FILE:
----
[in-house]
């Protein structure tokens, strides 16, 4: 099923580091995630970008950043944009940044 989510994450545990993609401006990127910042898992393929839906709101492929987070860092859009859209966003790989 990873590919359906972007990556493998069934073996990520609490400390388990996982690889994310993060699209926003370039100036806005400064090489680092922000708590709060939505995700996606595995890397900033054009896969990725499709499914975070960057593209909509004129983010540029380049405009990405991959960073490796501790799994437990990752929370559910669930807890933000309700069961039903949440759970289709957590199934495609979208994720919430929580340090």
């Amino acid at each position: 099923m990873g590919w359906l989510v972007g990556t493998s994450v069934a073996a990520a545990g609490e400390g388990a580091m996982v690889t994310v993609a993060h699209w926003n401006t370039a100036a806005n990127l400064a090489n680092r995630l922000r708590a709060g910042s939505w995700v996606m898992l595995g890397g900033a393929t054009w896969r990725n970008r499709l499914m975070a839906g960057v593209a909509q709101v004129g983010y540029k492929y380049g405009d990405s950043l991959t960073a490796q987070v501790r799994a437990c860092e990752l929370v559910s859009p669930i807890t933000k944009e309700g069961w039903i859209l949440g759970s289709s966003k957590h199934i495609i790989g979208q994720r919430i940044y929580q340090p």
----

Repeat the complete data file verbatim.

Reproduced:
[in-house]
């Protein structure tokens, strides 16, 4: 099923580091995630970008950043944009940044 989510994450545990993609401006990127910042898992393929839906709101492929987070860092859009859209966003790989 990873590919359906972007990556493998069934073996990520609490400390388990996982690889994310993060699209926003370039100036806005400064090489680092922000708590709060939505995700996606595995890397900033054009896969990725499709499914975070960057593209909509004129983010540029380049405009990405991959960073490796501790799994437990990752929370559910669930807890933000309700069961039903949440759970289709957590199934495609979208994720919430929580340090």
């Amino acid at each position: 099923m990873g590919w359906l989510v972007g990556t493998s994450v069934a073996a990520a545990g609490e400390g388990a580091m996982v690889t994310v993609a993060h699209w926003n401006t370039a100036a806005n990127l400064a090489n680092r995630l922000r708590a709060g910042s939505w995700v996606m898992l595995g890397g900033a393929t054009w896969r990725n970008r499709l499914m975070a839906g960057v593209a909509q709101v004129g983010y540029k492929y380049g405009d990405s950043l991959t960073a490796q987070v501790r799994a437990c860092e990752l929370v559910s859009p669930i807890t933000k944009e309700g069961w039903i859209l949440g759970s289709s966003k957590h199934i495609i790989g979208q994720r919430i940044y929580q340090p």